Data_Sheet_1_Leveraging Domain Knowledge to Improve Microscopy Image Segmentation With Lifted Multicuts.pdf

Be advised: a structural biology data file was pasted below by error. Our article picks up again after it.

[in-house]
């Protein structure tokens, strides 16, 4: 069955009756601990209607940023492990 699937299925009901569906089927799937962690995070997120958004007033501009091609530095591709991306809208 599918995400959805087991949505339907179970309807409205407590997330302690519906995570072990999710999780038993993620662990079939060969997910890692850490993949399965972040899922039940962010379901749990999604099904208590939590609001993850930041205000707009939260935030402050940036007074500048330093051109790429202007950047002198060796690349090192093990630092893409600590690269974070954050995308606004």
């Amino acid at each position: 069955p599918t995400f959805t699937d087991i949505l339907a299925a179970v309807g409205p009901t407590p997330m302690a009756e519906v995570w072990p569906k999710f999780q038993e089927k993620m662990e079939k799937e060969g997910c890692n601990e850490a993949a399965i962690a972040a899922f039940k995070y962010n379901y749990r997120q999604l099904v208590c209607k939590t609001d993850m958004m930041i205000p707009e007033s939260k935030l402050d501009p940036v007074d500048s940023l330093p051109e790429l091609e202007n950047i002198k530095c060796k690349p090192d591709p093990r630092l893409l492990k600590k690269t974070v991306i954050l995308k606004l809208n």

The throughput of electron microscopes has increased significantly in recent years, enabling detailed analysis of cell morphology and ultrastructure in fairly large tissue volumes. Analysis of neural circuits at single-synapse resolution remains the flagship target of this technique, but applications to cell and developmental biology are also starting to emerge at scale. On the light microscopy side, continuous development of light-sheet microscopes has led to a rapid increase in imaged volume dimensions, making Terabyte-scale acquisitions routine in the field. The amount of data acquired in such studies makes manual instance segmentation, a fundamental step in many analysis pipelines, impossible. While automatic segmentation approaches have improved significantly thanks to the adoption of convolutional neural networks, their accuracy still lags behind human annotations and requires additional manual proof-reading. A major hindrance to further improvements is the limited field of view of the segmentation networks preventing them from learning to exploit the expected cell morphology or other prior biological knowledge which humans use to inform their segmentation decisions. In this contribution, we show how such domain-specific information can be leveraged by expressing it as long-range interactions in a graph partitioning problem known as the lifted multicut problem. Using this formulation, we demonstrate significant improvement in segmentation accuracy for four challenging boundary-based segmentation problems from neuroscience and developmental biology.